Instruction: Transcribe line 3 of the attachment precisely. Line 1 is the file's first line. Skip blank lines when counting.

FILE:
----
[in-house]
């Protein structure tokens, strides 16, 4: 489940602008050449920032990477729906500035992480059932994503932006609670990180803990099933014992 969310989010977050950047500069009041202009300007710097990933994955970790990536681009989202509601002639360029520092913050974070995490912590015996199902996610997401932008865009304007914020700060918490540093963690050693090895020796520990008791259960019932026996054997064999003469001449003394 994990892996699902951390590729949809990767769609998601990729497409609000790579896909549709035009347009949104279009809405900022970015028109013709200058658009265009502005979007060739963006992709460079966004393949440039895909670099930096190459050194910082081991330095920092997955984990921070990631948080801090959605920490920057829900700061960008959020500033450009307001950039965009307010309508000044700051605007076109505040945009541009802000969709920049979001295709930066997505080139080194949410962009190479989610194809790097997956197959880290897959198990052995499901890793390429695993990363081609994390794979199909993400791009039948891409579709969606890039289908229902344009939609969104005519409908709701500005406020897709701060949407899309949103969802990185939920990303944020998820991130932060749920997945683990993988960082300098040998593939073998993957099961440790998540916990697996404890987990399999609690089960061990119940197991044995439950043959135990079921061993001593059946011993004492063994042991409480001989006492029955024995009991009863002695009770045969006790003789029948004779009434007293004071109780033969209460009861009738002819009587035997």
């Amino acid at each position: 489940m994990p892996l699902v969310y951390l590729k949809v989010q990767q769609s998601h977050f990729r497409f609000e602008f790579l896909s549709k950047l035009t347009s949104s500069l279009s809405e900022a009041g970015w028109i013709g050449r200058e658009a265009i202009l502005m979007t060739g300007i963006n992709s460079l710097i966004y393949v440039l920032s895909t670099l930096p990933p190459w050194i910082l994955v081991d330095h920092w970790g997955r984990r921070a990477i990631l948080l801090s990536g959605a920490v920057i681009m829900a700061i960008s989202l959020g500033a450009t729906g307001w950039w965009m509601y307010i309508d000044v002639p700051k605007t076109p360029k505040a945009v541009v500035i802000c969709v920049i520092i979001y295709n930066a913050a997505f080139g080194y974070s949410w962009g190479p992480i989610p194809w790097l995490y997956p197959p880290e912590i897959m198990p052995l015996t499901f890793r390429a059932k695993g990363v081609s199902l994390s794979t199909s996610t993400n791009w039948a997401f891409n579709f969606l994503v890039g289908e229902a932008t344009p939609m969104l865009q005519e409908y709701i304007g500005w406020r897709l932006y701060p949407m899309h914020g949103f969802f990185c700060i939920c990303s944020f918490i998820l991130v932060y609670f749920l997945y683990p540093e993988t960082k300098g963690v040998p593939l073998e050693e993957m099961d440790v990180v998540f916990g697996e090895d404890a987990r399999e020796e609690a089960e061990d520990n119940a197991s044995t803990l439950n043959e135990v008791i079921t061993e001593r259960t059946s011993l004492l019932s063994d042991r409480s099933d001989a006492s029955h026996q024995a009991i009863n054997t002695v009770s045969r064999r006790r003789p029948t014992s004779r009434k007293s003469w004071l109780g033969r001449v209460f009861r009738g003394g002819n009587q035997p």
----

């Amino acid at each position: 489940m994990p892996l699902v969310y951390l590729k949809v989010q990767q769609s998601h977050f990729r497409f609000e602008f790579l896909s549709k950047l035009t347009s949104s500069l279009s809405e900022a009041g970015w028109i013709g050449r200058e658009a265009i202009l502005m979007t060739g300007i963006n992709s460079l710097i966004y393949v440039l920032s895909t670099l930096p990933p190459w050194i910082l994955v081991d330095h920092w970790g997955r984990r921070a990477i990631l948080l801090s990536g959605a920490v920057i681009m829900a700061i960008s989202l959020g500033a450009t729906g307001w950039w965009m509601y307010i309508d000044v002639p700051k605007t076109p360029k505040a945009v541009v500035i802000c969709v920049i520092i979001y295709n930066a913050a997505f080139g080194y974070s949410w962009g190479p992480i989610p194809w790097l995490y997956p197959p880290e912590i897959m198990p052995l015996t499901f890793r390429a059932k695993g990363v081609s199902l994390s794979t199909s996610t993400n791009w039948a997401f891409n579709f969606l994503v890039g289908e229902a932008t344009p939609m969104l865009q005519e409908y709701i304007g500005w406020r897709l932006y701060p949407m899309h914020g949103f969802f990185c700060i939920c990303s944020f918490i998820l991130v932060y609670f749920l997945y683990p540093e993988t960082k300098g963690v040998p593939l073998e050693e993957m099961d440790v990180v998540f916990g697996e090895d404890a987990r399999e020796e609690a089960e061990d520990n119940a197991s044995t803990l439950n043959e135990v008791i079921t061993e001593r259960t059946s011993l004492l019932s063994d042991r409480s099933d001989a006492s029955h026996q024995a009991i009863n054997t002695v009770s045969r064999r006790r003789p029948t014992s004779r009434k007293s003469w004071l109780g033969r001449v209460f009861r009738g003394g002819n009587q035997p």